Electric Sky to Test Long-Distance Power Transmission for UAVs
Schematic of a typical laser power beaming technique. (Image: LaserMotive)
DARPA persists in funding research into extending the power range and mission endurance of UAVs.
Electric Sky is building a Whisper Beam transmitter to power UAV swarms wirelessly in flight, using Small Business Innovation Research funds from DARPA.
The Seattle-based SME will build and test a laboratory bench demonstrator at short distances. These experiments will supply data needed to upgrade the self-focusing beam with higher power for longer distances, and then adapt the transmitter to follow UAVs across the sky.
Wireless power tends to use lasers or microwaves, which start strong but weaken as they travel. In contrast, Whisper Beam technology starts weak and gathers strength the closer it gets to the receiver.
DARPA has been exploring wireless power transmission with UAV platforms for some time: in mid-2018, for instance, it selected the solar electric-powered Silent Falcon small UAS for its Stand-off Ubiquitous Power/Energy Replenishment – Power Beaming Demonstration (SUPER PBD).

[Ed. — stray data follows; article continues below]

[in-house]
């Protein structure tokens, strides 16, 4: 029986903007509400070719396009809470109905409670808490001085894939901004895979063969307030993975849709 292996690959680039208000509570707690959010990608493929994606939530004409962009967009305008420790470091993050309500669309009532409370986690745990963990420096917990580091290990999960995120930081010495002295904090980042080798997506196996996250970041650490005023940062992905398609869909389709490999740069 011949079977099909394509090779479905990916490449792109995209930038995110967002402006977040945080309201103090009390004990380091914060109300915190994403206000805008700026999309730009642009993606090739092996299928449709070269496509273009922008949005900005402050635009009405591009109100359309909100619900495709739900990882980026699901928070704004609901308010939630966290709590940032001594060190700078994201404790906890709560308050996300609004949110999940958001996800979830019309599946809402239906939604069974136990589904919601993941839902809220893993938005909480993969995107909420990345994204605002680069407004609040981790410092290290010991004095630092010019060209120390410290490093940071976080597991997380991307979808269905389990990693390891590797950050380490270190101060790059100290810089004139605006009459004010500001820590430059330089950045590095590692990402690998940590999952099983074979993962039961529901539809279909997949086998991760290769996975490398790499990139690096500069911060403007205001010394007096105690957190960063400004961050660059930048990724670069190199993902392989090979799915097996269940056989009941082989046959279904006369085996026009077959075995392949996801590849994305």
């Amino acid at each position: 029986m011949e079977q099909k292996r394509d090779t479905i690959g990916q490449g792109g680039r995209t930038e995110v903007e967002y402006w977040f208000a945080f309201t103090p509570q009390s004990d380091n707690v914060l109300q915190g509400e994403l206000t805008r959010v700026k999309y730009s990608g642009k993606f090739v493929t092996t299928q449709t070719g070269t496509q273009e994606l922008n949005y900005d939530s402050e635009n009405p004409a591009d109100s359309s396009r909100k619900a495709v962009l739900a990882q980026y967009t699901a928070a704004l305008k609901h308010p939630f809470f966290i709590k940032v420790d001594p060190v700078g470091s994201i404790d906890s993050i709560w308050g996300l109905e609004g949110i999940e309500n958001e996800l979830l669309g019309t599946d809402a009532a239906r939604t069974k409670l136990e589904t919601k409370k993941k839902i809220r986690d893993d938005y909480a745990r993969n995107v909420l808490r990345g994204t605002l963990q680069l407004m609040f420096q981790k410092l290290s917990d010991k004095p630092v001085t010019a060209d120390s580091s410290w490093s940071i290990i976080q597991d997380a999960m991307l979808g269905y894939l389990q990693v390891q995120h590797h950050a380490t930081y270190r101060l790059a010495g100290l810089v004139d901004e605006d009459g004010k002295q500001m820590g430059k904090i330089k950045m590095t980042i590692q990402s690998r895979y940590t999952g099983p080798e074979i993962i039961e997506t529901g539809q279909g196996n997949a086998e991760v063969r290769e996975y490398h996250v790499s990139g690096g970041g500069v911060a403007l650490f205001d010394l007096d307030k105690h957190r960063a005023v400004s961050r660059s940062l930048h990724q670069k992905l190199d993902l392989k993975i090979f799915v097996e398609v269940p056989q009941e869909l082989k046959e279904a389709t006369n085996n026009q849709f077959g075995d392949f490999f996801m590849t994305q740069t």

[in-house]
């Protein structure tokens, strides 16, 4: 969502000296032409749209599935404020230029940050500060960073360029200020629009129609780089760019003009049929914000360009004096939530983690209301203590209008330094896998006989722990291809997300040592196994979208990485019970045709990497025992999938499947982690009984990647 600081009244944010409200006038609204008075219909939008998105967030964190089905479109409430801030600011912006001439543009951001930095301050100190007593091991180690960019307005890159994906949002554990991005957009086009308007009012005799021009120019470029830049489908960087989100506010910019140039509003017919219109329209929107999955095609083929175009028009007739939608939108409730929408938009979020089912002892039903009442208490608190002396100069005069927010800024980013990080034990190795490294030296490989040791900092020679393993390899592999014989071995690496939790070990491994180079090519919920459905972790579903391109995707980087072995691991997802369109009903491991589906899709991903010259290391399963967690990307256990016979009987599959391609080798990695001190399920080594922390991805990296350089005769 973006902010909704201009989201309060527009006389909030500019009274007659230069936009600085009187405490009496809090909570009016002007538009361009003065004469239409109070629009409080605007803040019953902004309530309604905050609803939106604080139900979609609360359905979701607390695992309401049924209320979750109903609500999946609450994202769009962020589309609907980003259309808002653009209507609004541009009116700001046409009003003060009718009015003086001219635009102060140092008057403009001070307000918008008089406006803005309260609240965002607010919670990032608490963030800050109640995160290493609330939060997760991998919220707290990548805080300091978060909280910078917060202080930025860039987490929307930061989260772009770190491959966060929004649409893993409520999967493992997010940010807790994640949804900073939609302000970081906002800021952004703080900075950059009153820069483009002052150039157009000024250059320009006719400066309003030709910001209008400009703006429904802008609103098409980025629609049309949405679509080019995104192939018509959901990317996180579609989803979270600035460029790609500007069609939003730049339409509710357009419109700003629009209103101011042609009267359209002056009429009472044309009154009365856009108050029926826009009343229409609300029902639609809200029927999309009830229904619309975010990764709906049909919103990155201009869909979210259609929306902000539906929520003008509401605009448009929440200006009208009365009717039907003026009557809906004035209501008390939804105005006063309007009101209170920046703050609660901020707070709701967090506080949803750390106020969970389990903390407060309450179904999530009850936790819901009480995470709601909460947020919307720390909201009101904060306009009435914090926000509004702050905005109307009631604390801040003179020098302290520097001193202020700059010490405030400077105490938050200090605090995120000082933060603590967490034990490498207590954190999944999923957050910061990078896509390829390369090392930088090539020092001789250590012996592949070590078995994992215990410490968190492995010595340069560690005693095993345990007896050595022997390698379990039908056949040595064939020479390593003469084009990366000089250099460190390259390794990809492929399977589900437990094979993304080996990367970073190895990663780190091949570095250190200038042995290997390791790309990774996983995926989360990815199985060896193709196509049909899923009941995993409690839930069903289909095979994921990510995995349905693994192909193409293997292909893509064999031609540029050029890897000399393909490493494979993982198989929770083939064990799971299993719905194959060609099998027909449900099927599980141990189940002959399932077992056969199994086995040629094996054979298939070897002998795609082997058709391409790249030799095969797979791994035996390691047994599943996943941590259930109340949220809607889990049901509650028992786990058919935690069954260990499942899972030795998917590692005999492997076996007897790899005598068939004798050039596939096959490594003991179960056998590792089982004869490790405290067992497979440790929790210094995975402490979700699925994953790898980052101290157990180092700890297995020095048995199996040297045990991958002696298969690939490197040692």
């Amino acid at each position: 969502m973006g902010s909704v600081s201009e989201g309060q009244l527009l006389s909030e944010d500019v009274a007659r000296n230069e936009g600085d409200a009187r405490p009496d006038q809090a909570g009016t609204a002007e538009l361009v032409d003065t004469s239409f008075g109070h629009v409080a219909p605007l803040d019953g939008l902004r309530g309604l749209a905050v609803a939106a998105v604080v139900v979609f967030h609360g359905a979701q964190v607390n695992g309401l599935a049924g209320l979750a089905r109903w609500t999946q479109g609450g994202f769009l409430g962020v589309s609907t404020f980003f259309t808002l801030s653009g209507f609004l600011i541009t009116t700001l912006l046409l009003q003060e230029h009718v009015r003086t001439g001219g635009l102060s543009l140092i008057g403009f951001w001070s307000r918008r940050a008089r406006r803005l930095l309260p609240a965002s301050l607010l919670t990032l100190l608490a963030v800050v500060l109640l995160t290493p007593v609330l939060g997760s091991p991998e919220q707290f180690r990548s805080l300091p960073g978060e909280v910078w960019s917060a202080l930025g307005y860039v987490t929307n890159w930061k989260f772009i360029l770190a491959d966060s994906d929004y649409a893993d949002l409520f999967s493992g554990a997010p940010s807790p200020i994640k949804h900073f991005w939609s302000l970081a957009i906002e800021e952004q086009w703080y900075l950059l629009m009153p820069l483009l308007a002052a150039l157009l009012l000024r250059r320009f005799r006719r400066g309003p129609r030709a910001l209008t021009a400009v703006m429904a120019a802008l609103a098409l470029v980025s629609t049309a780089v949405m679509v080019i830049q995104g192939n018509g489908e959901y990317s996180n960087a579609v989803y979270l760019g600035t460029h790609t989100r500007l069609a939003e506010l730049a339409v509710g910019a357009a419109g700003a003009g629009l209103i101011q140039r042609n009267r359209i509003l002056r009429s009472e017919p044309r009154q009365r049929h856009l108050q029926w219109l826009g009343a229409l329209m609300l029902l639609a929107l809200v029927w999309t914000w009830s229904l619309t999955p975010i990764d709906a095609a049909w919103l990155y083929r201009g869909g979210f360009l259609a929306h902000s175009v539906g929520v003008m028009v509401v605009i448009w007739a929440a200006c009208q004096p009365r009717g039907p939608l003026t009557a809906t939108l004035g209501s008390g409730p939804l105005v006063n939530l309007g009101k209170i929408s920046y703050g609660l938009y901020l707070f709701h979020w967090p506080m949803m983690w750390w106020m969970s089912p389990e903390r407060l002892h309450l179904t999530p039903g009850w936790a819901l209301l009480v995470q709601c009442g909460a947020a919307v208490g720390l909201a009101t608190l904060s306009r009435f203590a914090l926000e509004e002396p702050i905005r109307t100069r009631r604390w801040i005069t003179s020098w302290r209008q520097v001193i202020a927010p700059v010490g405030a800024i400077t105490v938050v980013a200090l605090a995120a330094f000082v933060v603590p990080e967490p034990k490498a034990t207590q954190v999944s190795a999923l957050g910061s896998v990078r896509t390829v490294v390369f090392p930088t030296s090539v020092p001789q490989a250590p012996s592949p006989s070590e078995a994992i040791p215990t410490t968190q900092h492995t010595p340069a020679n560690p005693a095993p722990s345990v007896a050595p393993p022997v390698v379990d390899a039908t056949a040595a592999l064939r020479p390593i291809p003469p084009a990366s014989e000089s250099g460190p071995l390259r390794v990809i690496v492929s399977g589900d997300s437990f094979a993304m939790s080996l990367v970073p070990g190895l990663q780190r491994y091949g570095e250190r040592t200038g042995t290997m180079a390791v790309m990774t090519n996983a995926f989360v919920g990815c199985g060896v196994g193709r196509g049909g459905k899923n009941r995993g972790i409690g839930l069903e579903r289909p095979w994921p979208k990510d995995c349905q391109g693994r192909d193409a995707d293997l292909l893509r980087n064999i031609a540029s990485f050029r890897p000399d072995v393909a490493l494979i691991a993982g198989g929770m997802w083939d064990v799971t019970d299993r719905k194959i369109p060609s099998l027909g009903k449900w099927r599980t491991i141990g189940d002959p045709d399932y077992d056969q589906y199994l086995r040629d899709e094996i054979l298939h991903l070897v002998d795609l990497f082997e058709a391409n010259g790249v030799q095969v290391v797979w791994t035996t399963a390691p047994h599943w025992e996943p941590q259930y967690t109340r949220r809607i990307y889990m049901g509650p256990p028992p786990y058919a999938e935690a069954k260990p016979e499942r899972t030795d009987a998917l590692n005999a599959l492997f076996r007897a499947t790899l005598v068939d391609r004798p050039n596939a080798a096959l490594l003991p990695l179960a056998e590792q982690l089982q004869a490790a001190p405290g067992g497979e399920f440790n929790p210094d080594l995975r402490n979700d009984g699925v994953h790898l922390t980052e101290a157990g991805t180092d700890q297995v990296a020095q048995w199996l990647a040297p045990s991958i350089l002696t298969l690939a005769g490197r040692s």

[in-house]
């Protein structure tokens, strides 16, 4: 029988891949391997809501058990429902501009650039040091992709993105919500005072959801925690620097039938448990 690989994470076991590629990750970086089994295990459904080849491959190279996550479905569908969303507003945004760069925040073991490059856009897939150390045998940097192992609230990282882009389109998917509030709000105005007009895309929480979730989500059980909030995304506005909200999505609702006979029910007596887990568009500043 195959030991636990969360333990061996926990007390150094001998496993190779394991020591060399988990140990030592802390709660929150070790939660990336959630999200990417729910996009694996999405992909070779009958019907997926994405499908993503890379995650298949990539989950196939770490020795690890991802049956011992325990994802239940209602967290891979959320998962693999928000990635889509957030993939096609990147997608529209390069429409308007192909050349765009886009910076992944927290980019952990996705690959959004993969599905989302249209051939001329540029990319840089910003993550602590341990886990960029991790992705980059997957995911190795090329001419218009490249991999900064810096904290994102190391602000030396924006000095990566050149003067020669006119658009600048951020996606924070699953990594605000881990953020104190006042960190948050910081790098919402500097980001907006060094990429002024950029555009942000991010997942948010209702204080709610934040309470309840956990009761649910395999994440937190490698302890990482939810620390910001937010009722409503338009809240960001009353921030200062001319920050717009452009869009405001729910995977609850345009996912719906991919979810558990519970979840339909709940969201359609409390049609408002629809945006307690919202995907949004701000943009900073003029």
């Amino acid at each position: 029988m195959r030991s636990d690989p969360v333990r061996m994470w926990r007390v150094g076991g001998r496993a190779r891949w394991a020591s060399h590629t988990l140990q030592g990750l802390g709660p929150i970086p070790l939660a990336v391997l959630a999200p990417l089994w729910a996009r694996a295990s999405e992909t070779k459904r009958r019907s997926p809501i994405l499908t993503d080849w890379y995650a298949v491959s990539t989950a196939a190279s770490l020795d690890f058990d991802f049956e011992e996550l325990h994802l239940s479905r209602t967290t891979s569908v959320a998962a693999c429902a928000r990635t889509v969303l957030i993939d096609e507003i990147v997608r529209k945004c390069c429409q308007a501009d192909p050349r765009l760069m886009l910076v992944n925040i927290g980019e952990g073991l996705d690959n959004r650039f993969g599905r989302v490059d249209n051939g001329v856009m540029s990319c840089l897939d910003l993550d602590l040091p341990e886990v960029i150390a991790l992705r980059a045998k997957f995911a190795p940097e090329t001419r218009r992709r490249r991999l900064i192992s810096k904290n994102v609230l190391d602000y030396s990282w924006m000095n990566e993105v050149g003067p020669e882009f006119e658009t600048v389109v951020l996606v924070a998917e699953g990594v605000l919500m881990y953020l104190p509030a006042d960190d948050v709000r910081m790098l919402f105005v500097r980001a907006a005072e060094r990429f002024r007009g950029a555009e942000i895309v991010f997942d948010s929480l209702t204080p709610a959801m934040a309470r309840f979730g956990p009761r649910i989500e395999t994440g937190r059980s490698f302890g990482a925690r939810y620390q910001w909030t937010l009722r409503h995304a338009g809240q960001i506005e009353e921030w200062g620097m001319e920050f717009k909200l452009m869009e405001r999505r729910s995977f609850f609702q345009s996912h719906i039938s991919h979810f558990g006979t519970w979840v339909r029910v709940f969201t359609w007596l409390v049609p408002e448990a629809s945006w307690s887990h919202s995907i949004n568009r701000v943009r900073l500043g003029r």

The main aim of the project was to enable remote electric refuelling in small aircraft via high-intensity laser power beaming.
Whisper Beam technology self-focuses radio waves at the receiver, enabling the UAV to draw kilowatts of power in all weather. For military UAVs on combat operations, this could increase the mission operation time in contested and remote areas.
Whisper-Beam inventor Jeff Greason said: ‘It’s a myth that long-distance power transmission is impossible, it’s just never been economical. This new method reduces the cost of the ground transmitter and the size of the vehicle’s onboard receiver.’
Greason added: ‘Any type of electric aircraft can draw power while in flight – battery-electric, hydrogen fuel cell, and hybrid. Whisper Beam technology is particularly helpful in the power-hungry phases of takeoff and climb, enabling vehicle designers to meet other requirements to extend range, enhance flight safety, reduce peak loads on batteries, and shorten ground turnaround times.’